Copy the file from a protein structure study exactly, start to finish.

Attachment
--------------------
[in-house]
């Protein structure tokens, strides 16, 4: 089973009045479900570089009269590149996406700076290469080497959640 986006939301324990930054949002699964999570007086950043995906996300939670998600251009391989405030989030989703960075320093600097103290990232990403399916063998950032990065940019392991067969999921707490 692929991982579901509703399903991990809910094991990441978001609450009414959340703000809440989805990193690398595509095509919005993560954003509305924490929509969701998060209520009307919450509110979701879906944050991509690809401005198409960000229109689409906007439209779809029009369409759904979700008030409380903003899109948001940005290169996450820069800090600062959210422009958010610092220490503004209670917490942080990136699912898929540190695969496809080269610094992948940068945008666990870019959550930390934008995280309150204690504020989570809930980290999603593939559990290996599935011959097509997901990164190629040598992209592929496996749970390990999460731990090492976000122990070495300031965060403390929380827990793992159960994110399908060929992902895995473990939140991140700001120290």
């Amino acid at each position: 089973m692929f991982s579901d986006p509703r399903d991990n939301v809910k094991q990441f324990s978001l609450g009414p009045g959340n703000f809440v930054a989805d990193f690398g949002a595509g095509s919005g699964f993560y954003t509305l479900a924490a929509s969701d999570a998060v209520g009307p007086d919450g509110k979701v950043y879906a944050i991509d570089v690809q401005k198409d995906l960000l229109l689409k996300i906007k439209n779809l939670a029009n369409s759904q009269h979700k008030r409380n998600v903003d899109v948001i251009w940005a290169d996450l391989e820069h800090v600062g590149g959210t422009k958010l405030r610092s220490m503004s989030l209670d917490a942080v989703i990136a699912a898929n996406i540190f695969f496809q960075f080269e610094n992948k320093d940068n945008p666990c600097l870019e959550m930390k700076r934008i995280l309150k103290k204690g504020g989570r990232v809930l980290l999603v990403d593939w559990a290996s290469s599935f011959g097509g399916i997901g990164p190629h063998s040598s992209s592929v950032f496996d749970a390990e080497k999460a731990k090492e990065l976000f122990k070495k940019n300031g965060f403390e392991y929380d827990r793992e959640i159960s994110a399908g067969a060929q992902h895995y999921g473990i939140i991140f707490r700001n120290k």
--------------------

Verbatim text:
[in-house]
């Protein structure tokens, strides 16, 4: 089973009045479900570089009269590149996406700076290469080497959640 986006939301324990930054949002699964999570007086950043995906996300939670998600251009391989405030989030989703960075320093600097103290990232990403399916063998950032990065940019392991067969999921707490 692929991982579901509703399903991990809910094991990441978001609450009414959340703000809440989805990193690398595509095509919005993560954003509305924490929509969701998060209520009307919450509110979701879906944050991509690809401005198409960000229109689409906007439209779809029009369409759904979700008030409380903003899109948001940005290169996450820069800090600062959210422009958010610092220490503004209670917490942080990136699912898929540190695969496809080269610094992948940068945008666990870019959550930390934008995280309150204690504020989570809930980290999603593939559990290996599935011959097509997901990164190629040598992209592929496996749970390990999460731990090492976000122990070495300031965060403390929380827990793992159960994110399908060929992902895995473990939140991140700001120290």
């Amino acid at each position: 089973m692929f991982s579901d986006p509703r399903d991990n939301v809910k094991q990441f324990s978001l609450g009414p009045g959340n703000f809440v930054a989805d990193f690398g949002a595509g095509s919005g699964f993560y954003t509305l479900a924490a929509s969701d999570a998060v209520g009307p007086d919450g509110k979701v950043y879906a944050i991509d570089v690809q401005k198409d995906l960000l229109l689409k996300i906007k439209n779809l939670a029009n369409s759904q009269h979700k008030r409380n998600v903003d899109v948001i251009w940005a290169d996450l391989e820069h800090v600062g590149g959210t422009k958010l405030r610092s220490m503004s989030l209670d917490a942080v989703i990136a699912a898929n996406i540190f695969f496809q960075f080269e610094n992948k320093d940068n945008p666990c600097l870019e959550m930390k700076r934008i995280l309150k103290k204690g504020g989570r990232v809930l980290l999603v990403d593939w559990a290996s290469s599935f011959g097509g399916i997901g990164p190629h063998s040598s992209s592929v950032f496996d749970a390990e080497k999460a731990k090492e990065l976000f122990k070495k940019n300031g965060f403390e392991y929380d827990r793992e959640i159960s994110a399908g067969a060929q992902h895995y999921g473990i939140i991140f707490r700001n120290k």